Sport – Mexican-born architect Francisco Gonzalez Pulido, head of Chicago-based international firm, FGP Atelier, completed the Estadio Diablos Rojos, Mexico’s largest baseball stadium. The cutting edge architecture not only reflects the country’s culture and history, but also integrates the surrounding community while simultaneously serving as the home base for Los Diablos Rojos, or The Red Devils, local baseball team.
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“Estadio Diablos is much more than a stadium, it is Mexico’s ballpark,” says Gonzalez Pulido to Archipanic. “We challenged ourselves to create an architecture that would serve as a social and cultural center for years to come. The project “offers inclusivity, encourages social engagement, and incorporate Mexican traditions. It was designed from the start to serve as one of Mexico’s landmark institutions and to re-instill a sense of excitement and passion into the sport of baseball.”
Located adjacent to the Formula One Race Track in the sports complex of Magdalena Mixhuca – a former Olympic Park that continues to serve as a venue for cultural, social, religious, and sporting events – Gonzalez Pulido worked with local architect Alonso de Garay of Taller ADG to establish a cohesive flow.
Upon entering the stadium, visitors are confronted with six truncated pyramid-like forms clad in indigenous volcanic rock which form the base to much of the structure while also providing outdoor terraces at the higher level away from the arena that include food stalls and an area for socializing. “The shape and materiality of the forms, which recall ancient Mesoamerican temples, serve as a reminder of the country’s rich history and also perfectly marry ceremony – by providing an awe-inspiring entrance – and innovation”.
Overhead, the roof forms one of the most impressive aspects of the Mexico City’s largest stadiums to date. Aptly-shaped in the form of a devil’s tail to reference the home team’s devilish name, the monumental yet lightweight structure is composed of steel wrapped in PTFE textile material that plays with the light. The largest crane in the world was employed to life the technologically-advanced massive truss structures into position while digital scanning techniques secured precise alignment.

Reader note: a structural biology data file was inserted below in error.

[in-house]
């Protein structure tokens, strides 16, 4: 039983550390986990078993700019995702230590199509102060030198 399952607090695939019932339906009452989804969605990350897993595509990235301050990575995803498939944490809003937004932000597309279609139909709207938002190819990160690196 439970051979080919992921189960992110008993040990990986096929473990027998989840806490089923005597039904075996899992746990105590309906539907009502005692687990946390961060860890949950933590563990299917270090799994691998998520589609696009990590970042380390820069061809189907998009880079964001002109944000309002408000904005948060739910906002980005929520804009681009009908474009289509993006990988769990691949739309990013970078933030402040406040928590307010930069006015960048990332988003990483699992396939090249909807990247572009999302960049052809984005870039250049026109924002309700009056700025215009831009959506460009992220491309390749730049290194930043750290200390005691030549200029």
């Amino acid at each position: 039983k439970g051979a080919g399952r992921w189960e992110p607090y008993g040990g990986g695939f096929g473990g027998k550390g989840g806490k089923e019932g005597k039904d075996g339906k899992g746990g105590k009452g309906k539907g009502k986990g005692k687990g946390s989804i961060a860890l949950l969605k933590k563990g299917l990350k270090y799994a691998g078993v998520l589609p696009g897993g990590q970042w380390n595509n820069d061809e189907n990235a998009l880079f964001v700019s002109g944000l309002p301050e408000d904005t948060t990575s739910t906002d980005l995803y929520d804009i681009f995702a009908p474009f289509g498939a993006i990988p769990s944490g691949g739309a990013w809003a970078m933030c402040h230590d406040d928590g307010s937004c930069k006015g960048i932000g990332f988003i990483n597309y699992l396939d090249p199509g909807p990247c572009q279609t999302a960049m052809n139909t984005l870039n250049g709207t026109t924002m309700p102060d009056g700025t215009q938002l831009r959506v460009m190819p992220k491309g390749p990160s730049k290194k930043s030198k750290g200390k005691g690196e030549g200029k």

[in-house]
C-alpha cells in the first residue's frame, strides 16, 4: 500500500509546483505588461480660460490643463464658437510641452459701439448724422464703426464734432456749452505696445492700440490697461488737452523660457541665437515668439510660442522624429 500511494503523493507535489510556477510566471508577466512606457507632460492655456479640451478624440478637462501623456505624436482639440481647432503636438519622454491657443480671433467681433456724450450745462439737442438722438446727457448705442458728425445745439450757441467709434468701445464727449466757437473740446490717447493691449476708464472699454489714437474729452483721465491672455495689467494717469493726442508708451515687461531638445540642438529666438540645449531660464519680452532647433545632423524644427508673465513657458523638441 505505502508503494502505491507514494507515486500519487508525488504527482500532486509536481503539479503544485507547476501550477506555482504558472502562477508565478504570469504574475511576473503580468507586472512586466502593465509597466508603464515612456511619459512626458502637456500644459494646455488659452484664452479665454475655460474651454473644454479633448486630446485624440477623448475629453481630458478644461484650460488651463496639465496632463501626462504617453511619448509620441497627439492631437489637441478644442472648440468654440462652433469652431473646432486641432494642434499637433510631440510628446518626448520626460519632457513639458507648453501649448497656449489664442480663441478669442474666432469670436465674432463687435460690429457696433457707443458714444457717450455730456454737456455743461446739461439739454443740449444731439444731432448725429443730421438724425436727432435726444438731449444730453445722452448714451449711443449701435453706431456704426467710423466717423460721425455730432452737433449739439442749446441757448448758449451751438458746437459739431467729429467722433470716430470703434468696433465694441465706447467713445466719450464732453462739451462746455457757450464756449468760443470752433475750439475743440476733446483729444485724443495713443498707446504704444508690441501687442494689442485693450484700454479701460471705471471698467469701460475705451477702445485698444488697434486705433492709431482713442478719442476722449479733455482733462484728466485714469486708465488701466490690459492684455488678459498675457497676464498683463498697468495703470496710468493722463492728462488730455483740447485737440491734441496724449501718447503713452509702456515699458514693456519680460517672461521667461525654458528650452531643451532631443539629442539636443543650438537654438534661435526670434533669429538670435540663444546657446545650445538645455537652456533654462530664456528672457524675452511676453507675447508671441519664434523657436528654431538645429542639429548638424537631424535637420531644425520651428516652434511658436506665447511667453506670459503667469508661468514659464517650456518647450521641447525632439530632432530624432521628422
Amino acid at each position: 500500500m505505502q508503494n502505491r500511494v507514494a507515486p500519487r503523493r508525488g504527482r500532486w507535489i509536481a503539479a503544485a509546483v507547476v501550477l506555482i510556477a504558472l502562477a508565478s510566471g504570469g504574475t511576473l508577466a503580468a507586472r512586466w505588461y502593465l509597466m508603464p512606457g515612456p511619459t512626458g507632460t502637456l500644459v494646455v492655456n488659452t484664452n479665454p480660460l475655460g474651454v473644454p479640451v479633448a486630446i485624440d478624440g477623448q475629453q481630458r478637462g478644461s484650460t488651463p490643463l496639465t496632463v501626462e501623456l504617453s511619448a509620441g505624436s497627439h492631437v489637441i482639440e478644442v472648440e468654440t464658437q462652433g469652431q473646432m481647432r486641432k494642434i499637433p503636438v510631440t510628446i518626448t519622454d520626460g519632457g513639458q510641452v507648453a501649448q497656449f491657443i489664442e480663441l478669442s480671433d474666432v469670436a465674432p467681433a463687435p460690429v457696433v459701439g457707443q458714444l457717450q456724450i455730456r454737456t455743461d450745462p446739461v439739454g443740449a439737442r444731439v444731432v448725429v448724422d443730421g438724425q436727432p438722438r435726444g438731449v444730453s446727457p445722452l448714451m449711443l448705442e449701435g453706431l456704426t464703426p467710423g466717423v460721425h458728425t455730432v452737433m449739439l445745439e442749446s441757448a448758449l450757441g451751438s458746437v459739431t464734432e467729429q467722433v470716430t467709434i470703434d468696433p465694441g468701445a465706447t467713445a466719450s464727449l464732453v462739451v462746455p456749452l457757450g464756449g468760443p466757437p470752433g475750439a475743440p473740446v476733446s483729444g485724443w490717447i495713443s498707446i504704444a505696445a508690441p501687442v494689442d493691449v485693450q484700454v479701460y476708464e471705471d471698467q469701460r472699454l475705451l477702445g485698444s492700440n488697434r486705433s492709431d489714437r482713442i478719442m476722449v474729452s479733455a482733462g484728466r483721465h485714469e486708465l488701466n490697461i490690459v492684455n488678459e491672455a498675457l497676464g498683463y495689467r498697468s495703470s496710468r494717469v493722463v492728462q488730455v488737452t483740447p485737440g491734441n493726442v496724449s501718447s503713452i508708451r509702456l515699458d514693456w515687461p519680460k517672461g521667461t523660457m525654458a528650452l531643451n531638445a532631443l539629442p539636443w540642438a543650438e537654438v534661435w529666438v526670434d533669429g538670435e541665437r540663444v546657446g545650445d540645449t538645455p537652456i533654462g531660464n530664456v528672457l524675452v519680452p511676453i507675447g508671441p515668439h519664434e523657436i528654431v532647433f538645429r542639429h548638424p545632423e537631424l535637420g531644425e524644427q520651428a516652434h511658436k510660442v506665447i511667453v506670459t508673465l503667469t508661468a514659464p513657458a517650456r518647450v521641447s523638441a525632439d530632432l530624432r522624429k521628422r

The Estadio Diablos was also designed to collect rainwater to prevent waste. The actual stadium itself exhibits the feel of an open-air amphitheater because of the ‘floating’ trident spear roof and features an impressive 11,500 covered seats and 8,500 additional seats in the outfield—all designed to offer fantastic views of the ball game. Every aspect of the design was carefully thought out to encourage social interaction within and outside of the stadium.
To enhance the ultimate goal of creating a stadium for everyone, Gonzalez Pulido had to take into account the affluent crowd drawn by the nearby racetrack events and sporting events in general, as well as the lower-income community surrounding the facility. VIP level box rooms overlooking the field are incorporated and a certain amount of low-cost seating reserved specifically for the surrounding community were implemented.
In addition, the pyramid-like structures were designed to integrate a public plaza circling the stadium. “The plaza has various objectives—it is meant to be used year-round as a market for the community members to sell their goods—thus expanding their ability to create a sustainable source of income—and to bring a diverse group of people together”.
Estadio Diablos showcases a new paradigm of architecture for sports facilities that perfectly melds culture, technology, and provides various different avenues and arenas for social engagement—a factor that is a large part of Mexican culture.
All photos courtesy of FGP Atelier.